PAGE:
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NFTs have made a big splash in the art world and elsewhere, with a few fine artists selling their pieces for several millions of dollars per work. This is a major turn of events for a select group, but are NFTs having an overall positive impact on the fine art community? Should skeptical creators embrace NFTs, or is this just a passing trend that’s about to burn out?
You might be asking yourself: What even are NFTs? Essentially, NFTs (non-fungible tokens) are unique digital assets that are sold via the internet, often purchased with cryptocurrencies. NFTs are stored on a blockchain, a decentralized online ledger. The history of NFTs and fine art goes back to 2014, with Kevin McCoy’s groundbreaking animation “Quantum.” In 2017, the arrival of the “CryptoPunks” characters put NFT art on the map, and in a few short years, the market exploded.
As a career gallerist, I have seen trends in the art scene come and go, but this perhaps changes the landscape in an unusual way. Having represented artists who feel like the internet has robbed them of their choice of where their work lands (i.e., Instagram), to me it’s a positive spin to be able to add a digital fingerprint and provenance to art in the digital age. Grasping the power of NFTs is often challenging for those new to the idea. Here’s one way to think of it: The Mona Lisa is a masterpiece that will likely degrade over time and with age, but a digital version of it could last an incomprehensible amount of time.
Last year, in the midst of the Covid-19 pandemic, NFT art really took off. In September 2020, Matt Kane’s “Right Place & Right Time” became the first NFT artwork to sell for six figures. Incredibly, that now seems like small change compared to the current record high for an art-based NFT, which belongs to Mike Winkelmann, better known as Beeple. In March, his “Everydays: The First 5000 Days” went for more than $69 million. Recently, there’s been talk that the NFT bubble has since burst.
So, there’s the potential for fine artists to make a lot of money on their NFTs, but what are some of the basic appeals and benefits for the average creator?
First of all, with NFTs, artists are able to create limited edition digital files of their artwork that each contain a signature in its code that can’t be replicated. The file within the NFT can be copied, but not the signature. This is a huge change for artists who have lived in a world where digital files are easily copied and shared on the internet.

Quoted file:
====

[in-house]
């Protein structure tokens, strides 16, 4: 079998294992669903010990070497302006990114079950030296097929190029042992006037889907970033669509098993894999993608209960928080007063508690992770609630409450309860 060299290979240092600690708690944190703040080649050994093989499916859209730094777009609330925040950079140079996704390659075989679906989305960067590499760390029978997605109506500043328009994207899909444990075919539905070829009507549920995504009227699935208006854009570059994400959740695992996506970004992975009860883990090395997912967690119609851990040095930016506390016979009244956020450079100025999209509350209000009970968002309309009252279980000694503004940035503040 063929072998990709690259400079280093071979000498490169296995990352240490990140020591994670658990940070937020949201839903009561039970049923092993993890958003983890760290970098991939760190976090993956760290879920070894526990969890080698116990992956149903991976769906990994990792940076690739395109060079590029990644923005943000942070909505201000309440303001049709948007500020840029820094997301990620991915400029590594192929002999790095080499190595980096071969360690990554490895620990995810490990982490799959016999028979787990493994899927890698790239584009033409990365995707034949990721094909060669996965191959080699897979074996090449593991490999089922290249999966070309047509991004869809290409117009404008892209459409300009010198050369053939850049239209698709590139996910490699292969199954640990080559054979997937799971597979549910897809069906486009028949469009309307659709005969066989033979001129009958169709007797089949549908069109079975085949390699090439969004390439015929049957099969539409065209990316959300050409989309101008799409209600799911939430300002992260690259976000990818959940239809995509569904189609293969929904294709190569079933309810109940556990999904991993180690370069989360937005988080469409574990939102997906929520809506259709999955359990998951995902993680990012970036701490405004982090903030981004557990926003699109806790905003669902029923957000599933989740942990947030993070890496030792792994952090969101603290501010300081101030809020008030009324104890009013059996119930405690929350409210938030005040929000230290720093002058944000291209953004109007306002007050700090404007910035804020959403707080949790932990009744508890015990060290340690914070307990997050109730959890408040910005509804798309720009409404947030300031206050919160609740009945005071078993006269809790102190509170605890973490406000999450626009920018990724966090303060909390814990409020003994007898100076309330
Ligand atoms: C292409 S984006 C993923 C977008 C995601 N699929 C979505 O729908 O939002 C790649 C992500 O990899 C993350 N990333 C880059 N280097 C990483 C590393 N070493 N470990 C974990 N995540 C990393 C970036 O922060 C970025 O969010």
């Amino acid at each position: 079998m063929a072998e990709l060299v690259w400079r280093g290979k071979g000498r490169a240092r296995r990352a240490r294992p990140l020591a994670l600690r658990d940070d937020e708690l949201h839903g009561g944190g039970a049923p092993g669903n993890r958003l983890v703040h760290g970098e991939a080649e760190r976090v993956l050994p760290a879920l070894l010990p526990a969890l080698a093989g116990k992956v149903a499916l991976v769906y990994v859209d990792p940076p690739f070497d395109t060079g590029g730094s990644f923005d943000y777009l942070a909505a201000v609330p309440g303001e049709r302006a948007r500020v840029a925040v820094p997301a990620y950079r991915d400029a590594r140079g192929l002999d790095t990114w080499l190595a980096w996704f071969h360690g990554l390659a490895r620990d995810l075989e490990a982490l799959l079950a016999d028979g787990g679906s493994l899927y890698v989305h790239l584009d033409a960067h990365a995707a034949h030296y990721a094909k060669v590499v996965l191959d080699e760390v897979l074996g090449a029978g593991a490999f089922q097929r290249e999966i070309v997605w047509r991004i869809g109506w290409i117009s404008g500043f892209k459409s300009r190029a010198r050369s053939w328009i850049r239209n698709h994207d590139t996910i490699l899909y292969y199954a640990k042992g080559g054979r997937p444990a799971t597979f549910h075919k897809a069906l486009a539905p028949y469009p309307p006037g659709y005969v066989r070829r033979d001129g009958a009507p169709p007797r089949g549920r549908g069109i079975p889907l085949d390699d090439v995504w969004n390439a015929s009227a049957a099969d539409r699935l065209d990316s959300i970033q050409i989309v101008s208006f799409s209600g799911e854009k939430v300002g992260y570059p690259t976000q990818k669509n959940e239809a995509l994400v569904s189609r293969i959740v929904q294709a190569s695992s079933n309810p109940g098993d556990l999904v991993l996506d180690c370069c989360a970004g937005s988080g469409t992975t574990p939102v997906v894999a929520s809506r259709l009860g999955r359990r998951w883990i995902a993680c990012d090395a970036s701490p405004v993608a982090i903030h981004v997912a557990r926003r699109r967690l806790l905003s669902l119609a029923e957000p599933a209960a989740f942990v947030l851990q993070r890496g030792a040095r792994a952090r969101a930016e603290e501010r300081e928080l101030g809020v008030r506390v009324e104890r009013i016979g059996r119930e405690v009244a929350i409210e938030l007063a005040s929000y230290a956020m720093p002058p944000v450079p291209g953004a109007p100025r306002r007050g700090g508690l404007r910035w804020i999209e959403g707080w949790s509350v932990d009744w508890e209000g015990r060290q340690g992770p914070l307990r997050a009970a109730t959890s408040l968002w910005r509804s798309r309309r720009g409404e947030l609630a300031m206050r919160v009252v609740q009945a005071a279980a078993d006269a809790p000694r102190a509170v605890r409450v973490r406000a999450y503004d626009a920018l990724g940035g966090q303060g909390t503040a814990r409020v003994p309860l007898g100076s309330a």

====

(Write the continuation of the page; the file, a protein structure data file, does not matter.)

Artists can attach a royalty arrangement to their NFT, meaning every time the NFT is resold, the artist gets a percentage — a major win for creators who produce one-of-a-kind artworks, such as paintings.
For many fine artists who were previously struggling to get by, proceeds from NFT sales have earned them enough to make a living, which has been life-changing for those creators. I believe that even artists who aren’t well-known can make some money selling NFTs to a small group of faithful fans. NFTs give artists more control over their art, enabling them to sell directly to the public and cutting out the intermediary. NFTs are also a fun new way for artists to get creative, and even comment on the digital art craze, as artist Pak did with “The Pixel.”
A negative aspect of NFTs that has been noted by environmentally conscious creators is the amount of energy it takes to run the chain of computers that maintain the blockchain, specifically the commonly used Ethereum platform. Though this unease is understandable, there are a few more environmentally friendly options on the horizon, in which less energy is used.
It’s very possible that NFTs are just the latest craze and could fizzle out like Beanie Babies, but despite the speculative chatter that the bubble has burst, NFTs continue to be created and sold. Could NFTs be a pandemic-related trend that’s coming to an end as life returns to normal?
We just don’t know the answer to that yet. For now, NFTs are here and having a positive impact on the art community.